Tech geek that I am, you'd think I would know that there's more to the semiconductor business than Intel (Nasdaq: INTC ) and rival Advanced Micro Devices (NYSE: AMD ) . Alas, you'd be wrong.
The sad truth is that I've paid zero attention to Freescale Semiconductor (NYSE: FSL ) , the former microprocessor business unit of Motorola (NYSE: MOT ) . How. Incredibly. Stupid. Why, you ask? First, look at this chart. Second, look at this earnings report. For the first quarter of 2006, Freescale reported sales and earnings that rose 6% and 150% year over year, respectively.
That's an unusually wide gulf, I know. Blame margins. Freescale dramatically improved all of them. Net margin, for example, was up 8%. But even that's conservative, because last year's net income wasn't adjusted for options expense on the earnings report. A check of the relevant filing with the Securities and Exchange Commission (PDF file) shows that adjusted net earnings were $67 million in Q1 2005, resulting in a bottom-line margin of 4.64%. Compare that with this year's Q1 total of 13.89%, and Freescale improved 9.25% on an apples-to-apples basis. Nice.
Of course, the story doesn't end there. Freescale says it bought back 3.8 million shares during the quarter for roughly $100 million, or an average of roughly $26.30 per stub. That's a good sign, too.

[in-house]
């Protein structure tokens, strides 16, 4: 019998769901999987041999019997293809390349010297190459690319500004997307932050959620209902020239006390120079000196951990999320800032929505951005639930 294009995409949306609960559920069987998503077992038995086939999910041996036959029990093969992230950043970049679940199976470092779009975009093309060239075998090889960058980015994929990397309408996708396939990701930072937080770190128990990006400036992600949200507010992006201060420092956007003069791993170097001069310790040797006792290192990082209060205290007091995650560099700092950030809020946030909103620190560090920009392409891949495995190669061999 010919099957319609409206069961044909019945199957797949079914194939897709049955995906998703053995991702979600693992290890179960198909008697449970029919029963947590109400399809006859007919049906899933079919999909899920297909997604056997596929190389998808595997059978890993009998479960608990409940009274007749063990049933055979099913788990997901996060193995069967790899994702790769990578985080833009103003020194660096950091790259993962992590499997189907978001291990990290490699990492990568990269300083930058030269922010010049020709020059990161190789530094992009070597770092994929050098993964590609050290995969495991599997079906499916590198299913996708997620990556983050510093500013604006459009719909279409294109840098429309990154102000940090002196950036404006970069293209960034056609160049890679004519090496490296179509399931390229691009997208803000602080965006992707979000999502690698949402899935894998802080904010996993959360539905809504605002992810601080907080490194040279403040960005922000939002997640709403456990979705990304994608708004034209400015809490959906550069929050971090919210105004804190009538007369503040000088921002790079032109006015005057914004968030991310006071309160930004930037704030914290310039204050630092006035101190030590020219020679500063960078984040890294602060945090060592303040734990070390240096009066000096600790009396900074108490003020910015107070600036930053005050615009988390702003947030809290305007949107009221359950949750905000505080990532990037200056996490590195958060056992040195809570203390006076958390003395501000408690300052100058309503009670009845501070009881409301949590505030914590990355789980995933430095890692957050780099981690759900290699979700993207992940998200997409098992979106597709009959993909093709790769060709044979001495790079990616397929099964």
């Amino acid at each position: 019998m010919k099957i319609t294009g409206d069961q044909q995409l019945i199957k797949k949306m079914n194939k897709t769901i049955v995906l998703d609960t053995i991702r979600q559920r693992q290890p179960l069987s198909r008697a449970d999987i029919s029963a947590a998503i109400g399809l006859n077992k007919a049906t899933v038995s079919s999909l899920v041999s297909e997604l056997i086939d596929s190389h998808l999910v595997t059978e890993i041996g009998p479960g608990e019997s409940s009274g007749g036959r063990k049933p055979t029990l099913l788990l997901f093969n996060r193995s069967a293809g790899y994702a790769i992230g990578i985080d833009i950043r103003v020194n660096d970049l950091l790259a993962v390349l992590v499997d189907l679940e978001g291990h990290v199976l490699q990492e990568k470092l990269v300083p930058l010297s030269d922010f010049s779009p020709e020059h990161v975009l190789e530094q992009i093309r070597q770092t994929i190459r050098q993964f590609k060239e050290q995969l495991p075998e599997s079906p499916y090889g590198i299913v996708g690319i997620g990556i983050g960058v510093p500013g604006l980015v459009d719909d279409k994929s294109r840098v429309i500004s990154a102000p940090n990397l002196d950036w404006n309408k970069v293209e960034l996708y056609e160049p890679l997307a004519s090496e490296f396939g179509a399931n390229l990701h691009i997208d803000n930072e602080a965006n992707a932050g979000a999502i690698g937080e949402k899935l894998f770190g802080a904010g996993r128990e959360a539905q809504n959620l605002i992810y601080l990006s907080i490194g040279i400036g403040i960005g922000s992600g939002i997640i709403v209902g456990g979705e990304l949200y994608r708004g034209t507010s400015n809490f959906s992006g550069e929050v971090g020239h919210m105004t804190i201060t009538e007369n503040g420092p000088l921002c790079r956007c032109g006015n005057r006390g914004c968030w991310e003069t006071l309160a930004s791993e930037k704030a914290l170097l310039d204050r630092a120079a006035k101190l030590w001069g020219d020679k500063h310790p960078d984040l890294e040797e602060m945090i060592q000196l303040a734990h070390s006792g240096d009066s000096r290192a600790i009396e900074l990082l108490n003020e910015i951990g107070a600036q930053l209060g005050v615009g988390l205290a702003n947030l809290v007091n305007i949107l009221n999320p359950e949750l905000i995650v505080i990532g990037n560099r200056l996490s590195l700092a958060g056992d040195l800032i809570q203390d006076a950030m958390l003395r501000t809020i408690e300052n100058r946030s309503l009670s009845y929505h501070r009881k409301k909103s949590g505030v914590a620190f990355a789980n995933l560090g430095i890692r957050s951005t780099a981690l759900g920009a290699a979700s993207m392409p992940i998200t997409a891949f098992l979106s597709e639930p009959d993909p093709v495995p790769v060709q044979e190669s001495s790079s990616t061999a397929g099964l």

You see, Freescale's stock currently trades for 18.6 times 2006 earnings estimates (on a normalized basis, per Capital IQ), while normalized per-stub income is expected to jump 27%. That leads me to believe that Freescale's stock is at worst fairly priced, and at best really cheap. Whichever ends up being the truth, one thing is clear: Management has invested capital where, at the moment, there is a reasonable chance for good returns. That's important for a notoriously cyclical business like Freescale. In fact, investors would be hard-pressed to ask for more.
So there, Freescale. You've got my attention. I just hope your next act is as good as this one.
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Fool contributorTim Beyersprefers the spicy salsa with his chips. Tim didn't own shares in any of the companies listed in this story at the time of publication. You can find out which stocks he owns by checking Tim's Foolprofile. Intel is aMotley Fool Inside Valuepick, while FormFactor is aMotley Fool Hidden Gemspick. The Motley Fool has an ironcladdisclosure policy.